A Primer on Insurance for Construction Projects

People who live in glass houses should have insurance (in addition to not throwing stones). So too should your construction project.

The risks inherent on a construction project are many and varied, ranging from property damage to personal injury to pollution remediation costs, and wise contractors and project owners know that one of the best ways to mitigate these risks is through insurance. So, here’s a primer on what you need to know about insurance on construction projects.

Commercial General Liability Insurance (CGL)

What it Covers:

  • Property damage.
  • Bodily injury.
  • Personal and advertising injury (e.g., libel and slander).

Types of Claims Covered:

  • Third-party claims only.

Common Exclusions:

  • Defects in your work.
  • Expected or intended injury (e.g., intentional conduct).
  • Damages covered by other insurance such as pollution liability, automobile liability insurance and workers’ compensation insurance.

Pro Tips:

  • Ensure your CGL policy covers both “ongoing operations” as well as “completed operations.”
  • Upstream parties will often require that you name them and possibly others as additional insureds (AIs).
  • AIs will often require that they be named on a primary and non-contributory basis (i.e., your CGL applies to claims, not theirs).
  • AIs will often require a waiver a subrogation (i.e., your CGL carrier cannot sue the AI’s CLG carrier for reimbursement).

Builder’s Risk Insurance

What it Covers:

  • Damage during construction (e.g., fire, lightning, hail, explosions, theft, vandalism, etc.).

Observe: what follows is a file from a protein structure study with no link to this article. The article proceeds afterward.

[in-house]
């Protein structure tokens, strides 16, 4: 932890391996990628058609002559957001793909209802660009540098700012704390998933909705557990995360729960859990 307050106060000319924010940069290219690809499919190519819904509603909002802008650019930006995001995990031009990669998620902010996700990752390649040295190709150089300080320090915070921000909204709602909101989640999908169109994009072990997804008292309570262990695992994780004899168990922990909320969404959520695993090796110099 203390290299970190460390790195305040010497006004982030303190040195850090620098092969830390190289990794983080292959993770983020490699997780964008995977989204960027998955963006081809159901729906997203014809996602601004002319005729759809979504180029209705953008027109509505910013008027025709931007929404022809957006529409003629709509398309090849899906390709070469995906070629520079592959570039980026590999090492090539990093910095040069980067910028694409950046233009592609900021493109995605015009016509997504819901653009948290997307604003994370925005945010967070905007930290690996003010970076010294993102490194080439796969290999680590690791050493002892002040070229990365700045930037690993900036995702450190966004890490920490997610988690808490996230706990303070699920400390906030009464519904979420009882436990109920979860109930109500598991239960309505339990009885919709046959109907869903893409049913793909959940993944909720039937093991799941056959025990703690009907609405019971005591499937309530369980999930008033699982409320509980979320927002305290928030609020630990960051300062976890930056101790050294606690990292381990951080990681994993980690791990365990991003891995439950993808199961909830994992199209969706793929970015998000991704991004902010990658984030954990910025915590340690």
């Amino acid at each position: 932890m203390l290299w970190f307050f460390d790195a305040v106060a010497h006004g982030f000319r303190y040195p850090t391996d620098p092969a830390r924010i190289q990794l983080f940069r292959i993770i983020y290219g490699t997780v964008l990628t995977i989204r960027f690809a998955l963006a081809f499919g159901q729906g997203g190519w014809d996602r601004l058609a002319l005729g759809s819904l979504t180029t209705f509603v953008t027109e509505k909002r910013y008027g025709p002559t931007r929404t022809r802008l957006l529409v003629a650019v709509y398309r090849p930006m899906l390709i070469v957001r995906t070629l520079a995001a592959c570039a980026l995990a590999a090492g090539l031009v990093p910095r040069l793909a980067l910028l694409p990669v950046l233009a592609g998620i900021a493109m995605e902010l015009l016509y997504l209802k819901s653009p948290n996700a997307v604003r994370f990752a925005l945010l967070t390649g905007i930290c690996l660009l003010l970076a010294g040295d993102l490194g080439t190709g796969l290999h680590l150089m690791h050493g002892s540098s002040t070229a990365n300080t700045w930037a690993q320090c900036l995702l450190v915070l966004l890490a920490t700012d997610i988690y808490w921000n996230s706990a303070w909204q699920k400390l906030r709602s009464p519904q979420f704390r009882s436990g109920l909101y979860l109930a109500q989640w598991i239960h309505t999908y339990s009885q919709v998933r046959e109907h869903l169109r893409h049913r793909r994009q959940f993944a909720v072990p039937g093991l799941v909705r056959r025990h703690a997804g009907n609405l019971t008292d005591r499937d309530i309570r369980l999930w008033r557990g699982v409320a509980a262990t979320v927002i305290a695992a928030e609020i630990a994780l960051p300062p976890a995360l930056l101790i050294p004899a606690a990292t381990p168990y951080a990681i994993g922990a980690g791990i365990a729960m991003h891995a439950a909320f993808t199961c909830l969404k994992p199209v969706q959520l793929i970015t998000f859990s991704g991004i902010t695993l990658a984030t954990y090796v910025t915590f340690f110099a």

• May be written on an “all risk” or “all perils” basis which provides coverage for all risks or all perils unless excluded. Alternatively, may be written on a “named peril” basis which provides coverage only for named perils.
  • Typically written on a project-by-project basis although, for smaller projects, may be written on a project-wide basis.
  • May include business interruption coverage.

Claims Covered:

  • First-party claims.

Common Exclusions:

  • Faulty design, materials and workmanship.
  • Damage caused by flood, earthquake, war.
  • Contractor tools and equipment.
  • Existing property.

Pro Tips:

  • Builder’s risk insurance, because it is often written on a project-by-project basis, varies widely. As such, special attention should be taken to review the terms of such policies and their exclusions in light of the specific project being constructed.
  • Builder’s risk insurance is often replaced with commercial property insurance upon completion of construction.

Pollution Liability Insurance

What it Covers:

  • Damage caused by pollutants (e.g., smoke, vapors, odors, soot, fumes, acids, alkalis, toxic chemicals, hazardous substances, waste materials).

Claims Covered:

  • First-party and third-party claims.

Common Exclusions:

  • Bacteria and viruses.

Pro Tips:

Workers’ Compensation Insurance

What it Covers:

  • California, like many states, requires that you have workers’ compensation insurance if you have employees.
  • Provides medical benefits for employees suffering from job-related illnesses or injury.
  • Provides death benefits to surviving spouses and dependents.
  • Pays for work-related accidents regardless of fault.

Claims Covered:

  • Claims by employees and surviving spouses and dependents.